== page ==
The torque tube is indirectly attached to the landing gear for an aircraft. The rotors are attached to the wheels and rotate around the same center line as the wheels. As pressure is applied to the piston housing, the piston housing is extended to compress the stack of brake discs. This compression of the brake disc stack creates friction to slow the wheels of the landing gear, allowing the aircraft to stop. As the brake discs are used, the friction causes the brake discs to lose mass. For example, a new or refurbished stack of brakes discs may begin at 10 inches in height and when the brake stack is effectively worn, the brake disc stack may be 8 inches in height. If the brake disc stack is worn to a height smaller than 8 inches then additional problems arise such as excessive heat generation due to a reduced mass of carbon. The excessive heat degrades the friction material

FIG. 2 shows a first embodiment of a braking system which includes a sensor known as a reed switch 20 mounted on a bracket 10. The reed switch senses the location of a wear pin 40 or steel rod. The wear pin 40 passes through a hole 30 in the bracket 10 near a brake disc stack. The wear pin 40 is used to measure the height of the brake disc stack. The location of the wear pin 40 corresponds with the height of the brake disc stack and the wear of the brake disc stack. The wear pin 40 is magnetized so that a reed switch 20 can detect its presence. The reed switch 20 may be located on the outer surface of the bracket 10 while the brake disc stack is located inside the inner surface of the bracket so that the reed switch 20 is oriented to measure the presence of the wear pin 40 protruding outside of the bracket 10. The reed switch 20 is securely fastened to the bracket 10 with the reed switch 20 located on the side of the bracket 10 opposite of the brake disc stack; however, the reed switch 20 may also be located on the same side of the bracket 10 as the brake disc stack. The reed switch 20 can be located anywhere that it can be securely fastened as long as it is located close enough to detect the presence of the wear pin 40.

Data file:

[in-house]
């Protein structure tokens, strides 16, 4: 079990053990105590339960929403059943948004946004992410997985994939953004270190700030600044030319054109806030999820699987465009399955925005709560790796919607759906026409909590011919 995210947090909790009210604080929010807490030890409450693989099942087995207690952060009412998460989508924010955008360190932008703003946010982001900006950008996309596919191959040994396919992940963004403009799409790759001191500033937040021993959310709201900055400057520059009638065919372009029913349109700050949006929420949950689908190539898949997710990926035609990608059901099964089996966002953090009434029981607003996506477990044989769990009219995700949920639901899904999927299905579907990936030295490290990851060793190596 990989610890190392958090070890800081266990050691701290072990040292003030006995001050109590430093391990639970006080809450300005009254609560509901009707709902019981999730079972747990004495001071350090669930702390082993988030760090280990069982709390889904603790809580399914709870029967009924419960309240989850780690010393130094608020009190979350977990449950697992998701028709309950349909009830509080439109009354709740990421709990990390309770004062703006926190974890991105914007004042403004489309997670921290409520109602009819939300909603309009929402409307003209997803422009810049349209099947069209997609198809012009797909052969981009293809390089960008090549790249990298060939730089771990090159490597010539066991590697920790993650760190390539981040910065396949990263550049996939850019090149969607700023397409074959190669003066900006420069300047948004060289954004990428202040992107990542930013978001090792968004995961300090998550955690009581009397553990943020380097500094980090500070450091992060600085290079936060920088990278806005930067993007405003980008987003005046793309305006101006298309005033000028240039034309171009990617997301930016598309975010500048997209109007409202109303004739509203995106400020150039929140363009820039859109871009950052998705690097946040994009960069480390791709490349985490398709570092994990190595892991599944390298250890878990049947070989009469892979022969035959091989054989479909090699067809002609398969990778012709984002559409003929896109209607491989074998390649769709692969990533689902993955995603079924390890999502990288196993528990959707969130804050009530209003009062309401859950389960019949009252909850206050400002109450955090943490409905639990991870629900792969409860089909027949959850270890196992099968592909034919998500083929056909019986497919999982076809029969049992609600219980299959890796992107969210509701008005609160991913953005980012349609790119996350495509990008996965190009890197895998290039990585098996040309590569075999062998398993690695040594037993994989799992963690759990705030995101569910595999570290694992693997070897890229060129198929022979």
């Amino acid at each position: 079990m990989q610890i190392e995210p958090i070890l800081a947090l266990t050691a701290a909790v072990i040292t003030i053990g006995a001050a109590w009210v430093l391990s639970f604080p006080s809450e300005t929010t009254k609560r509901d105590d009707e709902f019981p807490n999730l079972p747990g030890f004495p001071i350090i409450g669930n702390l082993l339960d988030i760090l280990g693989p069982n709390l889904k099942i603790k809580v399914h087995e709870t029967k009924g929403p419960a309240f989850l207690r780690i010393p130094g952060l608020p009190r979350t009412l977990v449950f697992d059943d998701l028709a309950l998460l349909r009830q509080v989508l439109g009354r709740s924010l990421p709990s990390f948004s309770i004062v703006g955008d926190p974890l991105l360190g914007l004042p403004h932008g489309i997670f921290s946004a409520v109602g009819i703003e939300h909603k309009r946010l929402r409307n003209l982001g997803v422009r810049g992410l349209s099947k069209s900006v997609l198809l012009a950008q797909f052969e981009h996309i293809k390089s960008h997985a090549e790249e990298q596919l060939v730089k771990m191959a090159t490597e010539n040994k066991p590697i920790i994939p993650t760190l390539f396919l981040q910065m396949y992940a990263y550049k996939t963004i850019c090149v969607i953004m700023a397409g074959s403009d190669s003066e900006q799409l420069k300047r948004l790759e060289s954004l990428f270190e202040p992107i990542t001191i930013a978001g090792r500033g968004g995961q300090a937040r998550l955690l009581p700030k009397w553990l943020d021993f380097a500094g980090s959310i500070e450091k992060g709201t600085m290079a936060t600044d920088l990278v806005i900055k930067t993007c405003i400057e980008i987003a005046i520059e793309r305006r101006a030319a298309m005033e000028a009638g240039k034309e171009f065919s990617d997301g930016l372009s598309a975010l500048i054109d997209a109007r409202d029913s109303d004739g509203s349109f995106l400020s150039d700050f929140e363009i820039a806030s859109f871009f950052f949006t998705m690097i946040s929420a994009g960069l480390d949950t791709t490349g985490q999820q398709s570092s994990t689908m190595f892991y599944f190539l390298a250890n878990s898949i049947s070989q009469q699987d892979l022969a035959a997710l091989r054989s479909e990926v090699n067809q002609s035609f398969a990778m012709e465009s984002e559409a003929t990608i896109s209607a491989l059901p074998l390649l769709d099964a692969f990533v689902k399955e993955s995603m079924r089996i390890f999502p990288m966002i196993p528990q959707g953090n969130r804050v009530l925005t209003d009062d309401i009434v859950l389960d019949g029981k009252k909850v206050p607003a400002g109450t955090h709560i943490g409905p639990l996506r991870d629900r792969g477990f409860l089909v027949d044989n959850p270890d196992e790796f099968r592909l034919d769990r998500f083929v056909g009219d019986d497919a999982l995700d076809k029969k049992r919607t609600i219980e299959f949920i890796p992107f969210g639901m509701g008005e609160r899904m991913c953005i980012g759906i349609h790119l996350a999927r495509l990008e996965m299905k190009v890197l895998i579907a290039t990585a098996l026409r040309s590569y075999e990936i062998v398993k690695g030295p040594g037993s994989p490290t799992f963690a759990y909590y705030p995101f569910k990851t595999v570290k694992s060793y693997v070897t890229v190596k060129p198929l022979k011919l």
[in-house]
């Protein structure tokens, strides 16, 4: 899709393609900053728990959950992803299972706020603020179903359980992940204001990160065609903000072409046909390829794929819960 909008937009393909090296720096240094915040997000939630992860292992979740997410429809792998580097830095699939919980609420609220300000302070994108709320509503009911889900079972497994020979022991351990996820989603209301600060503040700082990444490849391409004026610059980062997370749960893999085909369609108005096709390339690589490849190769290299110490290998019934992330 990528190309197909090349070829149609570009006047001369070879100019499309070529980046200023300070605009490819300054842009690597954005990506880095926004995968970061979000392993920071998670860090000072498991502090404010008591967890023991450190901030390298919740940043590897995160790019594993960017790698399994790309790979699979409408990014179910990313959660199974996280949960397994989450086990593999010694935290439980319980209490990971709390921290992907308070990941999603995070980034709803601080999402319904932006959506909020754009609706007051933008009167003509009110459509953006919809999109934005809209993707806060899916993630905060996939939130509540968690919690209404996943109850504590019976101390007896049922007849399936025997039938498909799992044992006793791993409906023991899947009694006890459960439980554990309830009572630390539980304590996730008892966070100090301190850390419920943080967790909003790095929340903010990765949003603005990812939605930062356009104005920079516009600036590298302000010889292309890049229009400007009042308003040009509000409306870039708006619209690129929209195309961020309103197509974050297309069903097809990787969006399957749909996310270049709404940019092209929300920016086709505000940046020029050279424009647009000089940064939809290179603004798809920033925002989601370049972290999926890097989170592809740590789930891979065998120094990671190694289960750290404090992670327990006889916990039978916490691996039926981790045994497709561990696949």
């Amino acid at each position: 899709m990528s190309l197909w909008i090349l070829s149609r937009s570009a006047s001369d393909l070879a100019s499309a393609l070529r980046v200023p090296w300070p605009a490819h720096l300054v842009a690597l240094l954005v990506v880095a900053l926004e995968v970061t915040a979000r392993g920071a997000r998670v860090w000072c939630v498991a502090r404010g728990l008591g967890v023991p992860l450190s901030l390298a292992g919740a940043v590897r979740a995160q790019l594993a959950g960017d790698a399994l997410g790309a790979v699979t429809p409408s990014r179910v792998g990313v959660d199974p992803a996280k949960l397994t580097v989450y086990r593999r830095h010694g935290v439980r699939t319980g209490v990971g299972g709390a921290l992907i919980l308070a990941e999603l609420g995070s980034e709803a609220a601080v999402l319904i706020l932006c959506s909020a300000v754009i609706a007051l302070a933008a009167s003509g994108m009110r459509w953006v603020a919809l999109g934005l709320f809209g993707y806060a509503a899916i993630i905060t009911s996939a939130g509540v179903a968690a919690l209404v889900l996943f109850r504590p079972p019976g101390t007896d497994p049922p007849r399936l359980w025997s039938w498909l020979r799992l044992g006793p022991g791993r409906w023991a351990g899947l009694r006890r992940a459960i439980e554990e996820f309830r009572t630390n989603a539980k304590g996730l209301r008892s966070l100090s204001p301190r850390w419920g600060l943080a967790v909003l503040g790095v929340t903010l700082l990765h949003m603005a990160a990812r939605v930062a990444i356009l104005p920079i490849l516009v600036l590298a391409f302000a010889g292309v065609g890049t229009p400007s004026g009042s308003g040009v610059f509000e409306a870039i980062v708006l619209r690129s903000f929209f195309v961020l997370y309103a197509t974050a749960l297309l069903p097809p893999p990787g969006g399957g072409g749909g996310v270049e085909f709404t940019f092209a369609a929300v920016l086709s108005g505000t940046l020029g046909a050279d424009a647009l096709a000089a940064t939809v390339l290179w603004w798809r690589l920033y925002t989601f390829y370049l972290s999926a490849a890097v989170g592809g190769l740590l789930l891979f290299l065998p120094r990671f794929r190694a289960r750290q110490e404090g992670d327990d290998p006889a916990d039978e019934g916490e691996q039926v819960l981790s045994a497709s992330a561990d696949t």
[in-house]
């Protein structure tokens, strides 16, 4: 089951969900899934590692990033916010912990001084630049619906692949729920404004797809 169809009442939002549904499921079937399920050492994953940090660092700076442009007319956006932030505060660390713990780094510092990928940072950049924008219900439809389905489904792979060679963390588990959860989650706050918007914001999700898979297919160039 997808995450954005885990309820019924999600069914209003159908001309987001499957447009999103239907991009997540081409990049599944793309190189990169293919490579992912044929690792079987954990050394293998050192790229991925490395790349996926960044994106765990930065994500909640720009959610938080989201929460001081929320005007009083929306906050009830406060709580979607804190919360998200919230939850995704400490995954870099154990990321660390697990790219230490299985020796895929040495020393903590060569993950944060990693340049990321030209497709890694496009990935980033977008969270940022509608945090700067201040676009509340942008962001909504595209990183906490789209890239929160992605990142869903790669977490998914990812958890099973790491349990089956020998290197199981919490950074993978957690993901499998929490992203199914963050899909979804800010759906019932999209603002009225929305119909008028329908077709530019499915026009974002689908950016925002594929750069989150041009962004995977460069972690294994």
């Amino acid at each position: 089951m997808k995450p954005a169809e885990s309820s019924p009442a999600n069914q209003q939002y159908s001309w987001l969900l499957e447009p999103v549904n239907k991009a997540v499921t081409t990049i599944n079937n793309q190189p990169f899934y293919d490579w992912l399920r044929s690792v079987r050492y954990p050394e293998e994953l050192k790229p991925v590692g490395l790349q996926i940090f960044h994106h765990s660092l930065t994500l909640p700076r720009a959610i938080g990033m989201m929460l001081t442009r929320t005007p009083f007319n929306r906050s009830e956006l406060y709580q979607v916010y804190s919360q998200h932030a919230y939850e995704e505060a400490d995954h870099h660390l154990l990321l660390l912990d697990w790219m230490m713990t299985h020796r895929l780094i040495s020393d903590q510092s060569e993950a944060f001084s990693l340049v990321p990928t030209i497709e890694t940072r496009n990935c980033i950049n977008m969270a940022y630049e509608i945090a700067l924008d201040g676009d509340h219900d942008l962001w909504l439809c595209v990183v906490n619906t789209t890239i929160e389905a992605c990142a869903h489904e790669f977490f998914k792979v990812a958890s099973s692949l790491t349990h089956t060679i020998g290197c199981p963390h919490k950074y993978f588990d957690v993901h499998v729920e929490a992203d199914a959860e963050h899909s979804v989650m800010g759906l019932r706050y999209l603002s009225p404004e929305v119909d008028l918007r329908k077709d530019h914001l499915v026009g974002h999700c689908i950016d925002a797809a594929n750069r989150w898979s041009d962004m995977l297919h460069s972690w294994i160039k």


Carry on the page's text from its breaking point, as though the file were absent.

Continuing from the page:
The reed switch 20 may be any induction-type switch and does not need to physically come in contact with the wear pin 40. The wear pin 40 is made out of, for example, magnetized steel or any material capable of being magnetized so that it can be detected by a sensor, such as a reed switch 20. The reed switch 20 detects the presence of the wear pin 40 when located at a predetermined distance or closer. The reed switch 20 may be configured so that when the brake disc stack is worn to a predetermined height, the wear pin will no longer be sensed by the reed switch. In other words, the brake disc stack has decreased a predetermined amount. Alternatively, while the wear pin is being detected, the reed switch senses that the wear pin has not moved to the predetermined position. The sensor may also be configured so that it measures the distance that the wear pin 40 moves from an initial position. The reed switch 20 is oriented so that as the outer distal end of the wear pin 40 moves toward the bracket 10, the reed switch 20 detects whether or not the wear pin has reached a predetermined position. Once the wear pin 40 reaches a predetermined distance away from the reed switch 20 at the predetermined position, the reed switch 20 can activate a signal through a wire 25 because the reed switch 20 can no longer sense the magnetic field of the wear pin 40. Alternatively, the reed switch 20 may be configured to deactivate a signal once the wear pin 40 reaches the predetermined position.